park_nano_research_grant.jpg

Cyborg organoids offer rare view into early stages of development


The nanoelectronics seamlessly reconfigured themselves with stem cells, resulting in fully-grown 3D organoids with embedded sensors. The stem cells were then differentiated into cardiomyocytes -- heart cells -- and the researchers were able to monitor and record the electrophysiological activity for 90 days. @ Harvard SEAS

What happens in the early days of organ development? How do a small group of cells organize to become a heart, a brain, or a kidney? This critical period of development has long remained the black box of developmental biology, in part because no sensor was small or flexible enough to observe this process without damaging the cells.


Now, researchers from the Harvard John A. Paulson School of Engineering and Applied Sciences (SEAS) have grown simplified organs known as organoids with fully integrated sensors. These so-called cyborg organoids offer a rare glimpse into the early stages of organ development.


The research was published in Nano Letters.


"I was so inspired by the natural organ development process in high school, in which 3D organs start from few cells in 2D structures. I think if we can develop nanoelectronics that are so flexible, stretchable, and soft that they can grow together with developing tissue through their natural development process, the embedded sensors can measure the entire activity of this developmental process," said Jia Liu, Assistant Professor of Bioengineering at SEAS and senior author of the study. "The end result is a piece of tissue with a nanoscale device completely distributed and integrated across the entire three-dimensional volume of the tissue."


This type of device emerges from the work that Liu began as a graduate student in the lab of Charles M. Lieber, the Joshua and Beth Friedman University Professor. In Lieber's lab, Liu once developed flexible, mesh-like nanoelectronics that could be injected in specific regions of tissue.


Building on that design, Liu and his team increased the stretchability of the nanoelectronics by changing the shape of the mesh from straight lines to serpentine structures (similar structures are used in wearable electronics). Then, the team transferred the mesh nanoelectronics onto a 2D sheet of stem cells, where the cells covered and interwove with the nanoelectronics via cell-cell attraction forces. As the stem cells began to morph into a 3D structure, the nanoelectronics seamlessly reconfigured themselves along with the cells, resulting in fully-grown 3D organoids with embedded sensors.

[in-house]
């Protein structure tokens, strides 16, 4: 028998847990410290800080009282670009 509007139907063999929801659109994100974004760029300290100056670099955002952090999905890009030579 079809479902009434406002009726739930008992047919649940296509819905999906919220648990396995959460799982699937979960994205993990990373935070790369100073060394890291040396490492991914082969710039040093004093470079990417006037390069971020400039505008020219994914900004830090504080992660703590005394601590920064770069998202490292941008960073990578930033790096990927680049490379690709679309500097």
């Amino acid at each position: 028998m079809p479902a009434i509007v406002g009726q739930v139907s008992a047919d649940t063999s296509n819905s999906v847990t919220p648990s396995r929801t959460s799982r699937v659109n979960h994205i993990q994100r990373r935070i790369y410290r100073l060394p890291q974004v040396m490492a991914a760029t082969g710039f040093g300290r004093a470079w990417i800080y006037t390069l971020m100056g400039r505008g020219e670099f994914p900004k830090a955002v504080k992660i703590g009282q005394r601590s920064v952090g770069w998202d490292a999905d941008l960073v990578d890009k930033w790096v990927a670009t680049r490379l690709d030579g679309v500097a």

The stem cells were then differentiated into cardiomyocytes -- heart cells -- and the researchers were able to monitor and record the electrophysiological activity for 90 days.


"This method allows us to continuously monitor the developmental process and understand how the dynamics of individual cells start to interact and synchronize during the entire developmental process," said Liu. "It could be used to turn any organoid into cyborg organoids, including brain and pancreas organoids."


In addition to helping answer fundamental questions about biology, cyborg organoids could be used to test and monitor patient-specific drug treatments and potentially used for transplantations.


Cyborg Organoids: Implantation of Nanoelectronics via Organogenesis for Tissue-Wide Electrophysiology

Qiang Li, Kewang Nan, Paul Le Floch, Zuwan Lin, Hao Sheng, Thomas S. Blum, Jia Liu

Nano Letter 2019

DOI: 10.1021/acs.nanolett.9b02512


Contact information:

Jia Liu

Assistant Professor of Bioengineering at Harvard SEAS

jia_liu@seas.harvard.edu

Phone: (617) 599-7582

Harvard's Liu Lab


Harvard John A. Paulson School of Engineering and Applied Sciences (SEAS)

 

STAY CURRENT WITH THE NWA NEWSLETTER DELIVERED TO YOUR INBOX.

FOUNDING MEMBERS

Rice lab's bright idea is pure gold

Decoding material wear with supercomputers

Light from inside the tunnel

Wearable-tech glove translates sign language into speech in real time

How to store data using 2D materials instead of silicon chips?

Building a harder diamond

Clinical-grade wearables offer continuous monitoring for COVID-19